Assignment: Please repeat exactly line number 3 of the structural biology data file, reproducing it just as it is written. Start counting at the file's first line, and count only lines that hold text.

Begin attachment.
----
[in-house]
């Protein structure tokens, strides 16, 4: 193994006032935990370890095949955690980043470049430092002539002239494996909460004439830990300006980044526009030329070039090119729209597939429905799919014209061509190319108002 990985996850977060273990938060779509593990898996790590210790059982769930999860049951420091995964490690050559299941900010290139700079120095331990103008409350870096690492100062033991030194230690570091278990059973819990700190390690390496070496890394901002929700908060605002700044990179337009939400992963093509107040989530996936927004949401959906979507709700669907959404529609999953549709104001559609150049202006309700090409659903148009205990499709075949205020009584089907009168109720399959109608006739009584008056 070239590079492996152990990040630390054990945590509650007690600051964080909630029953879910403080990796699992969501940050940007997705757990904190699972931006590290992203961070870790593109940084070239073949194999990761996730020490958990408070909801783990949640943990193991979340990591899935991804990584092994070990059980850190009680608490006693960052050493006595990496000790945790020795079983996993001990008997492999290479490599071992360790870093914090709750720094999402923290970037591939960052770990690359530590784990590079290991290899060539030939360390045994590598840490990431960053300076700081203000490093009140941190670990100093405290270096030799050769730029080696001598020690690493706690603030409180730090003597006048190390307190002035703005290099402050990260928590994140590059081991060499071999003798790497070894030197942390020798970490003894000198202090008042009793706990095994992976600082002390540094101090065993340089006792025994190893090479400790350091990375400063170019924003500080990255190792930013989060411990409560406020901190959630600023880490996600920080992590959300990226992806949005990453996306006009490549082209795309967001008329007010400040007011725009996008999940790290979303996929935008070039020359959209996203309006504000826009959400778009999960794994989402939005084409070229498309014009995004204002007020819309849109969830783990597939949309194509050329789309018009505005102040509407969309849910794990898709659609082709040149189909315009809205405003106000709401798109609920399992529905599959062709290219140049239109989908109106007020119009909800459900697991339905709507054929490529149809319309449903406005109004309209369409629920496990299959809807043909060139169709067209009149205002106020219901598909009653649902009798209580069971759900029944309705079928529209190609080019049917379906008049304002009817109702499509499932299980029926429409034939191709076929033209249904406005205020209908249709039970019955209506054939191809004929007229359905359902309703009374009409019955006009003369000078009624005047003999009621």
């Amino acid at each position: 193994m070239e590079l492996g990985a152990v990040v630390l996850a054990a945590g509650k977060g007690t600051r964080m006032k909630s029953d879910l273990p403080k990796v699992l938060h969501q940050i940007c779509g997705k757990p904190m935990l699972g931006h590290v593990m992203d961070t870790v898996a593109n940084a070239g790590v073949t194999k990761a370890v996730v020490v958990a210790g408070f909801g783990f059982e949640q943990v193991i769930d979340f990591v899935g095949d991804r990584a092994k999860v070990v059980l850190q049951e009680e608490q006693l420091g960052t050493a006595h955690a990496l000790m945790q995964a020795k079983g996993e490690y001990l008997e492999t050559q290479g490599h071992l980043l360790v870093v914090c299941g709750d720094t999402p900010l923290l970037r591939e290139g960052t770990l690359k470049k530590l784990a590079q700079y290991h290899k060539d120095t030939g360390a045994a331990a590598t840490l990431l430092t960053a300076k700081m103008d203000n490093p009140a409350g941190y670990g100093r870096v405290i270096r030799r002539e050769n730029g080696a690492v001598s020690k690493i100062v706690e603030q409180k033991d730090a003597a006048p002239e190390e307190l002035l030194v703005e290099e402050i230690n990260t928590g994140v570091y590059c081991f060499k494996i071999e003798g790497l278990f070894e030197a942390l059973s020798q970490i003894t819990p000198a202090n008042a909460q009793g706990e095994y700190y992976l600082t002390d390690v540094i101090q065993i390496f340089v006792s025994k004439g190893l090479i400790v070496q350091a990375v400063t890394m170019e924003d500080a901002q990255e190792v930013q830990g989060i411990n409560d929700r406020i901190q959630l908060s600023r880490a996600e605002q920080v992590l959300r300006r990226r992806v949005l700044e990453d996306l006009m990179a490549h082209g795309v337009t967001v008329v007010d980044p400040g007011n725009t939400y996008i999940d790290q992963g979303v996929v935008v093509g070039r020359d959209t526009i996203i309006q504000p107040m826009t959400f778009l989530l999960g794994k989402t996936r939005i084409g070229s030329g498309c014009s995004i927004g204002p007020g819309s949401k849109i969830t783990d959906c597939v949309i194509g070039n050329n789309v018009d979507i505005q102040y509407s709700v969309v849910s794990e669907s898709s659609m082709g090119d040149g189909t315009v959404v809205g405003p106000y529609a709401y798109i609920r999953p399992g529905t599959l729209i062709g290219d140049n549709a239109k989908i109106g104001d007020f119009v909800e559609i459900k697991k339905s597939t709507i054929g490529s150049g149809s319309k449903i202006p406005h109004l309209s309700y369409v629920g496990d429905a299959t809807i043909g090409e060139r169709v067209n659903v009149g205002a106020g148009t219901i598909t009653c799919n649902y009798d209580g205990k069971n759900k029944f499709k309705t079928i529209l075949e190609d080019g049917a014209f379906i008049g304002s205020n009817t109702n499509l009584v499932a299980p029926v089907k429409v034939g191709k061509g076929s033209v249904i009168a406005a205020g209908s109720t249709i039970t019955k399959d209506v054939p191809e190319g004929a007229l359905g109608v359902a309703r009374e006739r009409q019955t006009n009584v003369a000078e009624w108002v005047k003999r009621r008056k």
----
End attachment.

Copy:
């Amino acid at each position: 193994m070239e590079l492996g990985a152990v990040v630390l996850a054990a945590g509650k977060g007690t600051r964080m006032k909630s029953d879910l273990p403080k990796v699992l938060h969501q940050i940007c779509g997705k757990p904190m935990l699972g931006h590290v593990m992203d961070t870790v898996a593109n940084a070239g790590v073949t194999k990761a370890v996730v020490v958990a210790g408070f909801g783990f059982e949640q943990v193991i769930d979340f990591v899935g095949d991804r990584a092994k999860v070990v059980l850190q049951e009680e608490q006693l420091g960052t050493a006595h955690a990496l000790m945790q995964a020795k079983g996993e490690y001990l008997e492999t050559q290479g490599h071992l980043l360790v870093v914090c299941g709750d720094t999402p900010l923290l970037r591939e290139g960052t770990l690359k470049k530590l784990a590079q700079y290991h290899k060539d120095t030939g360390a045994a331990a590598t840490l990431l430092t960053a300076k700081m103008d203000n490093p009140a409350g941190y670990g100093r870096v405290i270096r030799r002539e050769n730029g080696a690492v001598s020690k690493i100062v706690e603030q409180k033991d730090a003597a006048p002239e190390e307190l002035l030194v703005e290099e402050i230690n990260t928590g994140v570091y590059c081991f060499k494996i071999e003798g790497l278990f070894e030197a942390l059973s020798q970490i003894t819990p000198a202090n008042a909460q009793g706990e095994y700190y992976l600082t002390d390690v540094i101090q065993i390496f340089v006792s025994k004439g190893l090479i400790v070496q350091a990375v400063t890394m170019e924003d500080a901002q990255e190792v930013q830990g989060i411990n409560d929700r406020i901190q959630l908060s600023r880490a996600e605002q920080v992590l959300r300006r990226r992806v949005l700044e990453d996306l006009m990179a490549h082209g795309v337009t967001v008329v007010d980044p400040g007011n725009t939400y996008i999940d790290q992963g979303v996929v935008v093509g070039r020359d959209t526009i996203i309006q504000p107040m826009t959400f778009l989530l999960g794994k989402t996936r939005i084409g070229s030329g498309c014009s995004i927004g204002p007020g819309s949401k849109i969830t783990d959906c597939v949309i194509g070039n050329n789309v018009d979507i505005q102040y509407s709700v969309v849910s794990e669907s898709s659609m082709g090119d040149g189909t315009v959404v809205g405003p106000y529609a709401y798109i609920r999953p399992g529905t599959l729209i062709g290219d140049n549709a239109k989908i109106g104001d007020f119009v909800e559609i459900k697991k339905s597939t709507i054929g490529s150049g149809s319309k449903i202006p406005h109004l309209s309700y369409v629920g496990d429905a299959t809807i043909g090409e060139r169709v067209n659903v009149g205002a106020g148009t219901i598909t009653c799919n649902y009798d209580g205990k069971n759900k029944f499709k309705t079928i529209l075949e190609d080019g049917a014209f379906i008049g304002s205020n009817t109702n499509l009584v499932a299980p029926v089907k429409v034939g191709k061509g076929s033209v249904i009168a406005a205020g209908s109720t249709i039970t019955k399959d209506v054939p191809e190319g004929a007229l359905g109608v359902a309703r009374e006739r009409q019955t006009n009584v003369a000078e009624w108002v005047k003999r009621r008056k």